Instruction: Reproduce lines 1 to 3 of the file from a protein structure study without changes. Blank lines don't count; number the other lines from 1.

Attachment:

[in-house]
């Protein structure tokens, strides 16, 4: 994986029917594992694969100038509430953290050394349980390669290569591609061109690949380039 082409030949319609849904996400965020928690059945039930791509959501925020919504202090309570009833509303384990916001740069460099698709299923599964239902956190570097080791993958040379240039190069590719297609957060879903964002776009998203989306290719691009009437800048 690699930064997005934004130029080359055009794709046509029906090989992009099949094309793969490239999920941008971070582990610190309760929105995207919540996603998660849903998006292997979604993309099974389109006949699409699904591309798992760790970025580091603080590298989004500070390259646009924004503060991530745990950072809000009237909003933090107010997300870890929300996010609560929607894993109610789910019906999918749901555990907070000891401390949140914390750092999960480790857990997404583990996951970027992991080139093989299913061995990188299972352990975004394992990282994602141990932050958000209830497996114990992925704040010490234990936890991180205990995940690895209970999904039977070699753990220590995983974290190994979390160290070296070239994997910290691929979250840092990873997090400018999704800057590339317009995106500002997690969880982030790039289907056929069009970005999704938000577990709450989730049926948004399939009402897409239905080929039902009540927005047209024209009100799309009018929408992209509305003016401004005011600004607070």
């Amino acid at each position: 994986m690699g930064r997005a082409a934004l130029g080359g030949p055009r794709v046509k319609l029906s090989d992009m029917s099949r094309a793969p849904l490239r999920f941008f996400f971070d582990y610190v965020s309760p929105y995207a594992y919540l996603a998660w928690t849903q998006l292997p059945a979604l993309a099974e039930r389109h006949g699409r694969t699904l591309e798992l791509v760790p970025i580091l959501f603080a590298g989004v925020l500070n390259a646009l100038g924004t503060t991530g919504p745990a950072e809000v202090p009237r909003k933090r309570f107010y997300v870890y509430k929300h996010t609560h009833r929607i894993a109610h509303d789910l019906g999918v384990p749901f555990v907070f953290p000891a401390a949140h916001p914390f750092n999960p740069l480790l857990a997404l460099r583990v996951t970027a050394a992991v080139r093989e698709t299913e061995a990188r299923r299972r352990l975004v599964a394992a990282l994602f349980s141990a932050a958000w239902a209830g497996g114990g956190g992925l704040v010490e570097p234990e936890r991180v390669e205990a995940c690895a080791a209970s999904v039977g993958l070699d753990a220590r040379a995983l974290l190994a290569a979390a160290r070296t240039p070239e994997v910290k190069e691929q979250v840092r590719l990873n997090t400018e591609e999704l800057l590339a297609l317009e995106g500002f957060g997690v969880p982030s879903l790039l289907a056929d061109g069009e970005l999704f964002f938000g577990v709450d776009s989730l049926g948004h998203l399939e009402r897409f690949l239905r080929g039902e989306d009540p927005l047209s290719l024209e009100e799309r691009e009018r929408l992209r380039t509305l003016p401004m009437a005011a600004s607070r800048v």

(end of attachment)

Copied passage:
[in-house]
């Protein structure tokens, strides 16, 4: 994986029917594992694969100038509430953290050394349980390669290569591609061109690949380039 082409030949319609849904996400965020928690059945039930791509959501925020919504202090309570009833509303384990916001740069460099698709299923599964239902956190570097080791993958040379240039190069590719297609957060879903964002776009998203989306290719691009009437800048 690699930064997005934004130029080359055009794709046509029906090989992009099949094309793969490239999920941008971070582990610190309760929105995207919540996603998660849903998006292997979604993309099974389109006949699409699904591309798992760790970025580091603080590298989004500070390259646009924004503060991530745990950072809000009237909003933090107010997300870890929300996010609560929607894993109610789910019906999918749901555990907070000891401390949140914390750092999960480790857990997404583990996951970027992991080139093989299913061995990188299972352990975004394992990282994602141990932050958000209830497996114990992925704040010490234990936890991180205990995940690895209970999904039977070699753990220590995983974290190994979390160290070296070239994997910290691929979250840092990873997090400018999704800057590339317009995106500002997690969880982030790039289907056929069009970005999704938000577990709450989730049926948004399939009402897409239905080929039902009540927005047209024209009100799309009018929408992209509305003016401004005011600004607070």
């Amino acid at each position: 994986m690699g930064r997005a082409a934004l130029g080359g030949p055009r794709v046509k319609l029906s090989d992009m029917s099949r094309a793969p849904l490239r999920f941008f996400f971070d582990y610190v965020s309760p929105y995207a594992y919540l996603a998660w928690t849903q998006l292997p059945a979604l993309a099974e039930r389109h006949g699409r694969t699904l591309e798992l791509v760790p970025i580091l959501f603080a590298g989004v925020l500070n390259a646009l100038g924004t503060t991530g919504p745990a950072e809000v202090p009237r909003k933090r309570f107010y997300v870890y509430k929300h996010t609560h009833r929607i894993a109610h509303d789910l019906g999918v384990p749901f555990v907070f953290p000891a401390a949140h916001p914390f750092n999960p740069l480790l857990a997404l460099r583990v996951t970027a050394a992991v080139r093989e698709t299913e061995a990188r299923r299972r352990l975004v599964a394992a990282l994602f349980s141990a932050a958000w239902a209830g497996g114990g956190g992925l704040v010490e570097p234990e936890r991180v390669e205990a995940c690895a080791a209970s999904v039977g993958l070699d753990a220590r040379a995983l974290l190994a290569a979390a160290r070296t240039p070239e994997v910290k190069e691929q979250v840092r590719l990873n997090t400018e591609e999704l800057l590339a297609l317009e995106g500002f957060g997690v969880p982030s879903l790039l289907a056929d061109g069009e970005l999704f964002f938000g577990v709450d776009s989730l049926g948004h998203l399939e009402r897409f690949l239905r080929g039902e989306d009540p927005l047209s290719l024209e009100e799309r691009e009018r929408l992209r380039t509305l003016p401004m009437a005011a600004s607070r800048v």